Northeast DC organization helps deaf community through pandemic

Courtesy of Deaf Reach Inc.

This is part of WTOP’s continuing coverage of people making a difference from our community authored by Stephanie Gaines-Bryant. Read more of that coverage.

Bridging the communications gap between hard of hearing, deaf and hearing people during a global pandemic has been a hefty challenge that one organization based in Northeast D.C. — Deaf Reach Incorporated — faces every day.

As we see an alarming increase in the number of COVID-19 cases in the D.C. area due to the BA-2 subvariant, we also see an increase in people’s levels of anxiety. Now, imagine how that anxiety impacts people who are deaf or hard of hearing.

“Our goal is to help people who are deaf and hard of hearing maximize their self-sufficiency,” said Michele May, the organization’s executive director.

They provide assistance with physical and mental health as well as housing. May says during the height of the pandemic, “everybody was masked, so deaf people couldn’t see lips moving or facial expressions.  And, this just created a lot of confusion.”

Read More: How the pandemic may have impacted our communication skills.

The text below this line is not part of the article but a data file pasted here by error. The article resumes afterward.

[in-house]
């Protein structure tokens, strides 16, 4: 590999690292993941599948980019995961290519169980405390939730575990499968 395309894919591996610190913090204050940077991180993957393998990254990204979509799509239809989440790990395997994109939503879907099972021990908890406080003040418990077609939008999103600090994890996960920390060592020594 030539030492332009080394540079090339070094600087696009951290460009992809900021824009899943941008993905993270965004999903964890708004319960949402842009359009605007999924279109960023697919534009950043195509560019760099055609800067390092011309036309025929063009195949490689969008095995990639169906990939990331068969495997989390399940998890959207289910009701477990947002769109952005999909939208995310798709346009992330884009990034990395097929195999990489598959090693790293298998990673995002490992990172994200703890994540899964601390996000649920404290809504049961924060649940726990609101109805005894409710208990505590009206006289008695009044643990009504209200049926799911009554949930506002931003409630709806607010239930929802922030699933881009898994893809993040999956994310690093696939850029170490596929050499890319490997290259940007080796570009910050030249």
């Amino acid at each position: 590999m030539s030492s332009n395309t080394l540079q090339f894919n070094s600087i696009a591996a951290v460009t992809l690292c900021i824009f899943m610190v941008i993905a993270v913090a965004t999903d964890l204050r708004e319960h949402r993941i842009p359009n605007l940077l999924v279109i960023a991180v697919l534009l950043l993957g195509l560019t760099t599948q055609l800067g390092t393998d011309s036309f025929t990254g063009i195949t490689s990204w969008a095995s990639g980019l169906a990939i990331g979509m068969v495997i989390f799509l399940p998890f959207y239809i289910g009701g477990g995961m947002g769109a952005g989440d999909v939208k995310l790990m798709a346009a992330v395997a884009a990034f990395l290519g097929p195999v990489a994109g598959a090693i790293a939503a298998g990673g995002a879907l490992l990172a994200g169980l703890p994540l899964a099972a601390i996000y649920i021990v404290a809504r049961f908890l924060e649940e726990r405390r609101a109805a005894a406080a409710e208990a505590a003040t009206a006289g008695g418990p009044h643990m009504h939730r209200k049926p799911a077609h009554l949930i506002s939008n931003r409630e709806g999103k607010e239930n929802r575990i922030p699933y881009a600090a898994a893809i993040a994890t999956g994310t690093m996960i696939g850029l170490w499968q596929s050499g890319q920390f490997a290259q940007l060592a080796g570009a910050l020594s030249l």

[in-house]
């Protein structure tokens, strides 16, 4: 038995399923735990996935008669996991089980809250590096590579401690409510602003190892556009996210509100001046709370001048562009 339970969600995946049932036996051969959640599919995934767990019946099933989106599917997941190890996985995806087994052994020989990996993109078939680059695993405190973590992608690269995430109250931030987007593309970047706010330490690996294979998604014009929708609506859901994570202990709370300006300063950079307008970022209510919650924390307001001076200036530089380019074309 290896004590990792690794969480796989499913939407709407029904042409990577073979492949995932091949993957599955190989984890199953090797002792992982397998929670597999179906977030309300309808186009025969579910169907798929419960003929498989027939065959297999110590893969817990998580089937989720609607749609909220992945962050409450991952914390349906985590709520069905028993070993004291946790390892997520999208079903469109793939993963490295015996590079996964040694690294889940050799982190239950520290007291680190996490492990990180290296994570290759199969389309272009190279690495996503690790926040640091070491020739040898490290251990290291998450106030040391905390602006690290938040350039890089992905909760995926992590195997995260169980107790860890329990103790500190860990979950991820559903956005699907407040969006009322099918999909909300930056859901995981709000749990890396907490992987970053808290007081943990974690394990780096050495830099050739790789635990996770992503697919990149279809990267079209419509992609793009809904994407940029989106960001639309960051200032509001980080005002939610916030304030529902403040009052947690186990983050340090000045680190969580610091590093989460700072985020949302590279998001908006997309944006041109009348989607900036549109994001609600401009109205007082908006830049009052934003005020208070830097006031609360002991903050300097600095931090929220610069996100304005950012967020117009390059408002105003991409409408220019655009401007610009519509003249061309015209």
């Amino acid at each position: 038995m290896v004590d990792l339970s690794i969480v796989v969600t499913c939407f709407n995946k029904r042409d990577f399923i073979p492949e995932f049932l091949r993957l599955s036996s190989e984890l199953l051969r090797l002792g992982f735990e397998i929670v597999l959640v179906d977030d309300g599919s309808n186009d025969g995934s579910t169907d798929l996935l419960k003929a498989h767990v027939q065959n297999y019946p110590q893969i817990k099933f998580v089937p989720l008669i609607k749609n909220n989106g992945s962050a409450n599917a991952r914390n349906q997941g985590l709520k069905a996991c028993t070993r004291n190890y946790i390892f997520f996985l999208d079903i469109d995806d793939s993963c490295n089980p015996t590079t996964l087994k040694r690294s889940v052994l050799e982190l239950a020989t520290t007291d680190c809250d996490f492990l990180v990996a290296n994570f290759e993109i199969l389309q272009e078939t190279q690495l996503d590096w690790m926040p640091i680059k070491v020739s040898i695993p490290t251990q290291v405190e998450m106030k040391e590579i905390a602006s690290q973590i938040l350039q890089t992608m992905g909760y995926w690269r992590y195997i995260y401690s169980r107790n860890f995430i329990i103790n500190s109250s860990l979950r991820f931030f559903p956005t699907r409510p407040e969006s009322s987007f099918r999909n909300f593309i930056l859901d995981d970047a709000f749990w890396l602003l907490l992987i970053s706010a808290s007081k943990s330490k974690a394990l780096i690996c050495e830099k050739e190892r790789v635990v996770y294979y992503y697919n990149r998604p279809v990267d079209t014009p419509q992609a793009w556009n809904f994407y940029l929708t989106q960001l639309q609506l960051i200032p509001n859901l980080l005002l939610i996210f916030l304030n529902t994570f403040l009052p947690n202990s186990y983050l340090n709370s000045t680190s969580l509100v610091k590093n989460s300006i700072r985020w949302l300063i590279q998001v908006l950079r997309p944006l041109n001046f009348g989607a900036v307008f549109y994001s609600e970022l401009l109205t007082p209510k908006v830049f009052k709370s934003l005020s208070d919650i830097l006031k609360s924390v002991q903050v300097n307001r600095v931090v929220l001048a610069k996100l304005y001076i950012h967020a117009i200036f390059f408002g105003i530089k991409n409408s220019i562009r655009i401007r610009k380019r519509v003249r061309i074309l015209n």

She said it made deaf people feel even more isolated than they normally do and exacerbated an already difficult situation.

“It’s challenging for deaf people in a good period of time to get along at the grocery store, at the doctor’s office, on the Metro,” May says. She added that they saw increased depression and addiction among clients.

May describes Deaf Reach as a family-like atmosphere.

Michele May is the current Executive Director of Deaf Reach, Inc.

“Most of the staff is deaf or hard of hearing and all services are delivered in sign language or some form of gesture language,” she says.

As they move into their 50th year in the D.C. area, May says the plan is to redevelop and reposition their properties.

“We’ve decided to develop some affordable housing for people who are deaf and hard of hearing in the Brookland community and to create a larger space for people who need additional supported housing,” May says.

The organization’s current plan is to create two buildings: one for group living with 24-hour on-site staff to provide physical and mental health support and the second for affordable housing.

Deaf Reach, Inc. is located at 3722 12th St. N.E. and can be reached using their website

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